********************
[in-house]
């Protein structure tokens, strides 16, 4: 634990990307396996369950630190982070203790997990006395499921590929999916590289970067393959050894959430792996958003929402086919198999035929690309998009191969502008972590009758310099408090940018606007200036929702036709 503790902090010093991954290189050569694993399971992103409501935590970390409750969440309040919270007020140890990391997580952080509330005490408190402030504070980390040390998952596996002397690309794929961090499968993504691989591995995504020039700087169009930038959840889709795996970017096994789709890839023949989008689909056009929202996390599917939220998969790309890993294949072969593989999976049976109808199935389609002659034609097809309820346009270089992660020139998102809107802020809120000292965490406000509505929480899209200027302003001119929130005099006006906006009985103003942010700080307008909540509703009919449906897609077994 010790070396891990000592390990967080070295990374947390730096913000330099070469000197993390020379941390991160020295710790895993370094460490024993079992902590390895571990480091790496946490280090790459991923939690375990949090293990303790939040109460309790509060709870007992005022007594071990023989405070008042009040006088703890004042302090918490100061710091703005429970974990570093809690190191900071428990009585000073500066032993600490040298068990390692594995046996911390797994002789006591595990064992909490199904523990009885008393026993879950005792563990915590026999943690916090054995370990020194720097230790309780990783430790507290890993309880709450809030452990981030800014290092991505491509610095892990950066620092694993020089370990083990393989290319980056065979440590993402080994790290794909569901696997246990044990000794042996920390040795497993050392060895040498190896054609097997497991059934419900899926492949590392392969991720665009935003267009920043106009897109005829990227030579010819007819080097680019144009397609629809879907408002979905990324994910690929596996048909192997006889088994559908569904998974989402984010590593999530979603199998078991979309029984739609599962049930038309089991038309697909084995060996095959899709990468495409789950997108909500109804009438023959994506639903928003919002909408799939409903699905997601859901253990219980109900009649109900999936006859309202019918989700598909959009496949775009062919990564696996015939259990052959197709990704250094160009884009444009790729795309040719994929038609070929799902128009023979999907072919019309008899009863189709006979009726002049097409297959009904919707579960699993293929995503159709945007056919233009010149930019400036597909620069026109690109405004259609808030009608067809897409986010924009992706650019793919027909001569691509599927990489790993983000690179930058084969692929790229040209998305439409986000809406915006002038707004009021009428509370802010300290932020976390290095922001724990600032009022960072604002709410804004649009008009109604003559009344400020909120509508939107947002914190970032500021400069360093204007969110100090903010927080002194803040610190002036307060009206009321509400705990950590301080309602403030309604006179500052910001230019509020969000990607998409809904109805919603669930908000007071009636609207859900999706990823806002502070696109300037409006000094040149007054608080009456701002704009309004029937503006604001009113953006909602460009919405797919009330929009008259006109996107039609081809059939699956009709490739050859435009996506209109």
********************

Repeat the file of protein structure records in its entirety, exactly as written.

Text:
[in-house]
């Protein structure tokens, strides 16, 4: 634990990307396996369950630190982070203790997990006395499921590929999916590289970067393959050894959430792996958003929402086919198999035929690309998009191969502008972590009758310099408090940018606007200036929702036709 503790902090010093991954290189050569694993399971992103409501935590970390409750969440309040919270007020140890990391997580952080509330005490408190402030504070980390040390998952596996002397690309794929961090499968993504691989591995995504020039700087169009930038959840889709795996970017096994789709890839023949989008689909056009929202996390599917939220998969790309890993294949072969593989999976049976109808199935389609002659034609097809309820346009270089992660020139998102809107802020809120000292965490406000509505929480899209200027302003001119929130005099006006906006009985103003942010700080307008909540509703009919449906897609077994 010790070396891990000592390990967080070295990374947390730096913000330099070469000197993390020379941390991160020295710790895993370094460490024993079992902590390895571990480091790496946490280090790459991923939690375990949090293990303790939040109460309790509060709870007992005022007594071990023989405070008042009040006088703890004042302090918490100061710091703005429970974990570093809690190191900071428990009585000073500066032993600490040298068990390692594995046996911390797994002789006591595990064992909490199904523990009885008393026993879950005792563990915590026999943690916090054995370990020194720097230790309780990783430790507290890993309880709450809030452990981030800014290092991505491509610095892990950066620092694993020089370990083990393989290319980056065979440590993402080994790290794909569901696997246990044990000794042996920390040795497993050392060895040498190896054609097997497991059934419900899926492949590392392969991720665009935003267009920043106009897109005829990227030579010819007819080097680019144009397609629809879907408002979905990324994910690929596996048909192997006889088994559908569904998974989402984010590593999530979603199998078991979309029984739609599962049930038309089991038309697909084995060996095959899709990468495409789950997108909500109804009438023959994506639903928003919002909408799939409903699905997601859901253990219980109900009649109900999936006859309202019918989700598909959009496949775009062919990564696996015939259990052959197709990704250094160009884009444009790729795309040719994929038609070929799902128009023979999907072919019309008899009863189709006979009726002049097409297959009904919707579960699993293929995503159709945007056919233009010149930019400036597909620069026109690109405004259609808030009608067809897409986010924009992706650019793919027909001569691509599927990489790993983000690179930058084969692929790229040209998305439409986000809406915006002038707004009021009428509370802010300290932020976390290095922001724990600032009022960072604002709410804004649009008009109604003559009344400020909120509508939107947002914190970032500021400069360093204007969110100090903010927080002194803040610190002036307060009206009321509400705990950590301080309602403030309604006179500052910001230019509020969000990607998409809904109805919603669930908000007071009636609207859900999706990823806002502070696109300037409006000094040149007054608080009456701002704009309004029937503006604001009113953006909602460009919405797919009330929009008259006109996107039609081809059939699956009709490739050859435009996506209109």